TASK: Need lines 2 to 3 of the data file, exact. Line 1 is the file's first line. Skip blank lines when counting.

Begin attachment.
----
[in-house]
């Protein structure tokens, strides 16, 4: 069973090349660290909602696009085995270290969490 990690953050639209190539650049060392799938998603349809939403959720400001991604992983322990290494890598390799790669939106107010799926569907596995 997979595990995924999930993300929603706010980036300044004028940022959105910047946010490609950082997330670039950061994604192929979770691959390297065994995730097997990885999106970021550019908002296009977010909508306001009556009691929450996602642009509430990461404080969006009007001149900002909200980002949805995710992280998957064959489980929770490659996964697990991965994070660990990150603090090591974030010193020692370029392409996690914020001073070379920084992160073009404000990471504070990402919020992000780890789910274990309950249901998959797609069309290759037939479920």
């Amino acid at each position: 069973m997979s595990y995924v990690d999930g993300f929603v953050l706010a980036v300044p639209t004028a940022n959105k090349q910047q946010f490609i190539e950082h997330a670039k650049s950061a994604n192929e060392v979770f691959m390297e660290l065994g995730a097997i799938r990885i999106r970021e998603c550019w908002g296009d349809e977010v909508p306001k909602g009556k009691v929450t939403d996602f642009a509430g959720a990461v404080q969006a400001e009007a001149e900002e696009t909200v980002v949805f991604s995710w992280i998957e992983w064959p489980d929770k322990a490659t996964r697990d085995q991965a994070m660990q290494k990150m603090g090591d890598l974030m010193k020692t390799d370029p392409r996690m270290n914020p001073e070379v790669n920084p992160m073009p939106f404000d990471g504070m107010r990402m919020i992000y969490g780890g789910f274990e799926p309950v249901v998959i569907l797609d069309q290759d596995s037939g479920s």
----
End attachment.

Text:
């Protein structure tokens, strides 16, 4: 069973090349660290909602696009085995270290969490 990690953050639209190539650049060392799938998603349809939403959720400001991604992983322990290494890598390799790669939106107010799926569907596995 997979595990995924999930993300929603706010980036300044004028940022959105910047946010490609950082997330670039950061994604192929979770691959390297065994995730097997990885999106970021550019908002296009977010909508306001009556009691929450996602642009509430990461404080969006009007001149900002909200980002949805995710992280998957064959489980929770490659996964697990991965994070660990990150603090090591974030010193020692370029392409996690914020001073070379920084992160073009404000990471504070990402919020992000780890789910274990309950249901998959797609069309290759037939479920």
């Amino acid at each position: 069973m997979s595990y995924v990690d999930g993300f929603v953050l706010a980036v300044p639209t004028a940022n959105k090349q910047q946010f490609i190539e950082h997330a670039k650049s950061a994604n192929e060392v979770f691959m390297e660290l065994g995730a097997i799938r990885i999106r970021e998603c550019w908002g296009d349809e977010v909508p306001k909602g009556k009691v929450t939403d996602f642009a509430g959720a990461v404080q969006a400001e009007a001149e900002e696009t909200v980002v949805f991604s995710w992280i998957e992983w064959p489980d929770k322990a490659t996964r697990d085995q991965a994070m660990q290494k990150m603090g090591d890598l974030m010193k020692t390799d370029p392409r996690m270290n914020p001073e070379v790669n920084p992160m073009p939106f404000d990471g504070m107010r990402m919020i992000y969490g780890g789910f274990e799926p309950v249901v998959i569907l797609d069309q290759d596995s037939g479920s």